Then (we are climbing the mountain, in my estimation) Lucky Thompson — with rhythm — explores LOVER MAN (briefly) and DON’T BLAME ME.

Finally (at the apex), two joyous performances by Lester Young in 1956: LESTER LEAPS IN with the SDR big band (Horst Jankowski, piano) and JUMPIN’ WITH SYMPHONY SID (backed by a trio including pianist Rene Urtreger).  Joyous music. 

And the other gift is a two-disc set of live performances from the Cannes Jazz Festival, all recorded between July 8-13, 1958:

What could be better than this picture of Dizzy, testing the waters?

The Cannes set is divided between jazz “classique” and “moderne,” distinctions which have blurred in the past fifty years, although the music has not. 

The “classique” performances include Bechet ferociously bullying his Fernch compatriots on three selections, tenderly playing ONCE IN A WHILE with Vic Dickenson and Teddy Buckner; pianists Sammy Price and Joe Turner, Albert Nicholas playing the blues. 

Then we move into even more exalted realms: a Coleman Hawkins solo on INDIAN SUMMER, four songs by Ella Fitzgerald, and two jam sessions — one featuring Vic, Hawkins, and Roy with French hornmen de Villers and Hubert Rostaing, and a final trumpet joust on JUST YOU, JUST ME — Bill Coleman, Dizzy, Roy, and Buckner.  Hot stuff!  And the rhythm sections are varied and fine: Martial Solal, Lou Levy, Arvell Shaw, J. C. Heard among others. 

The “moderne” disc offers bassist Doug Watkins — always rewarding — as well as Art Taylor, Solal, and lots of Kenny Clarke and the reliable Pierre Michelot.  There are substantial explorations by Donald Byrd and Bobby Jaspar, Zoot Sims, Tete Montoliu, the Modern Jazz Quartet, Barney Wilen, Michel Hausser, Berney Wilen, Sacha Distel, Stan Getz, and Dizzy — I assume having changed his clothes for his appearance onstage.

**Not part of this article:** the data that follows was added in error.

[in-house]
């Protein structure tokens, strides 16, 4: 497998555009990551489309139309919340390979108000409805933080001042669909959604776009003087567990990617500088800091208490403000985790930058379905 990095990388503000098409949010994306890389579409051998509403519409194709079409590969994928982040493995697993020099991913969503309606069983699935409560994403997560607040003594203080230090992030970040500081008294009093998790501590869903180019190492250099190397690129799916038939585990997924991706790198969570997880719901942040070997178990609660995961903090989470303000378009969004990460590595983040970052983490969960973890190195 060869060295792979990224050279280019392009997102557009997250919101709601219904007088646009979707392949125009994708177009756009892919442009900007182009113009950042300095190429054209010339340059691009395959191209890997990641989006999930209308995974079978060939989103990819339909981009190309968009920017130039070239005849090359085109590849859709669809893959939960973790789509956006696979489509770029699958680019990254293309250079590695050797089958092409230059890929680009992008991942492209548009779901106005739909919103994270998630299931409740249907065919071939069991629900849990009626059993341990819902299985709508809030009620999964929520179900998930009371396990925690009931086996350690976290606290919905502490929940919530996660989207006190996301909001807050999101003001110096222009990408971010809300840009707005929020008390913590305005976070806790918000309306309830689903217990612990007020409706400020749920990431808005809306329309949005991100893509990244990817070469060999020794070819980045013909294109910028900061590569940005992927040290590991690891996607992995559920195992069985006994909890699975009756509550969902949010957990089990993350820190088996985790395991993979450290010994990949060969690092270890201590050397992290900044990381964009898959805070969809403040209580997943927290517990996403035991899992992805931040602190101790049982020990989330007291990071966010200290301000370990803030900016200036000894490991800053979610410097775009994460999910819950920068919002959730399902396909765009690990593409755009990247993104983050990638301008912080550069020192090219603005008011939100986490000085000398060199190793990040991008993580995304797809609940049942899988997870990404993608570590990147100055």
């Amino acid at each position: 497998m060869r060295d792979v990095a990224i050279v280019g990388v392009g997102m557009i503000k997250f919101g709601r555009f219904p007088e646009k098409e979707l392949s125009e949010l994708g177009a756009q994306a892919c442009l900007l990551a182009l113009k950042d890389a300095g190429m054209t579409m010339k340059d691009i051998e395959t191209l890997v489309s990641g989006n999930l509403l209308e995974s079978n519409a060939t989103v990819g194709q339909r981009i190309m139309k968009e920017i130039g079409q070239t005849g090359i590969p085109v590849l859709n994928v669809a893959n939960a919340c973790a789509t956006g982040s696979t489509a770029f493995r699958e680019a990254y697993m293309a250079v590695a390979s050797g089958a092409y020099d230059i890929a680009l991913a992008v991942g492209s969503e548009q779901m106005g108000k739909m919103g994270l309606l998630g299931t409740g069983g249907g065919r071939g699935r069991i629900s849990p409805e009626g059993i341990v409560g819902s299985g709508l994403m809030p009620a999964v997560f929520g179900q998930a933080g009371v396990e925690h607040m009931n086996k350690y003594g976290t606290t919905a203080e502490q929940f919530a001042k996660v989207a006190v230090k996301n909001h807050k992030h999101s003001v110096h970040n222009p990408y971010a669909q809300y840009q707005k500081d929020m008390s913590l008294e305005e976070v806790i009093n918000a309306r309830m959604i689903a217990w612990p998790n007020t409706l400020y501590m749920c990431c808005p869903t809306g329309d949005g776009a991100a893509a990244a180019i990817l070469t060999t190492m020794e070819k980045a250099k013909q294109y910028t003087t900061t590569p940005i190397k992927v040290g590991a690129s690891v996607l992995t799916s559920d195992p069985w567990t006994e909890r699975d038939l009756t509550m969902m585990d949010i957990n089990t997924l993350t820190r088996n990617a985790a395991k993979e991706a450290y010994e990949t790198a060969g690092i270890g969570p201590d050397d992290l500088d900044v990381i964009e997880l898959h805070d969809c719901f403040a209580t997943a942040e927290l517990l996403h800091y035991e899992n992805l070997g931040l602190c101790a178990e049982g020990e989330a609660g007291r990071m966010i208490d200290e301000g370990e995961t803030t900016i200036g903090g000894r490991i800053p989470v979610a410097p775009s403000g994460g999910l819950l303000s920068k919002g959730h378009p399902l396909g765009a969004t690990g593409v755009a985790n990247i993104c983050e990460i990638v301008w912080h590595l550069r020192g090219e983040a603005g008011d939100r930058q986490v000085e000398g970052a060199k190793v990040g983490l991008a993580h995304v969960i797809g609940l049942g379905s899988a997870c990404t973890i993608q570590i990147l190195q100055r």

http://boutique.ina.fr/cd/musique/jazz/PDTINA001684/jazz-sur-la-croisette.fr.html

These sets (and the videos one can watch or buy from INA) are marvelous glimpses of Olympians who won’t come again.

DON’T “BRUSH ASIDE THE ITALIANS”

 From the KANSAS CITY JEWISH CHRONICLE:

The ‘multi-talented musical genius’ of jazzman Dave Frishberg

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Written by Rick Hellman, Editor   
Friday, 12 February 2010 12:00
 

altDave Frishberg

Jazz pianist, singer and songwriter Dave Frishberg, the author of such witty ditties as “I’m Hip,” “Peel Me a Grape” and “My Attorney Bernie,” rejects the notion that Jews are overrepresented among great, white American jazz players — as they are among, say, Nobel Prize winners.  “I don’t know if you can just brush aside the Italians,” Frishberg said dryly last week in a telephone interview from his home in Portland, Ore. “I never thought about Jewish representation in roles; I don’t know why that would be.”

As a former sideman for Zoot Sims and Al Cohn, Ben Webster, Gene Krupa and more, the 76-year-old Frishberg is practically a one-man history of American jazz. He grew up in St. Paul, Minn., and recognized Kansas City’s contribution to the form early on.

He visits Feb. 27 for the first time in 30 years as part of the Folly Jazz Series. (See below for details.)

“My older brother had all these records — Jay McShann and Count Basie, Jimmy Rushing,” Frishberg said. “I knew all that stuff as a kid, and I guess it just stuck with me. …

“I eventually got to play with a lot of people — Ben Webster and Gus Johnson and other people — from Kansas City. And I remember Jo Jones! … I guess mainly it was Lester Young. I loved him so much, and from listening to him, I got familiar with all the music surrounding him.”

Although his own style wound up a bit more cerebral, Frishberg said Basie and McShann “were very influential” on his playing.

“More recently, I have crossed paths with two wonderful Kansas City musicians,” Frishberg said. “One is the guy I consider best drummer in the world, Todd Strait, who lives in Portland now. The other was when I was playing the Regency Hotel’s Feinstein Room, and in walks Marilyn Maye, a name that I used to see around a lot. She was kind of legendary.”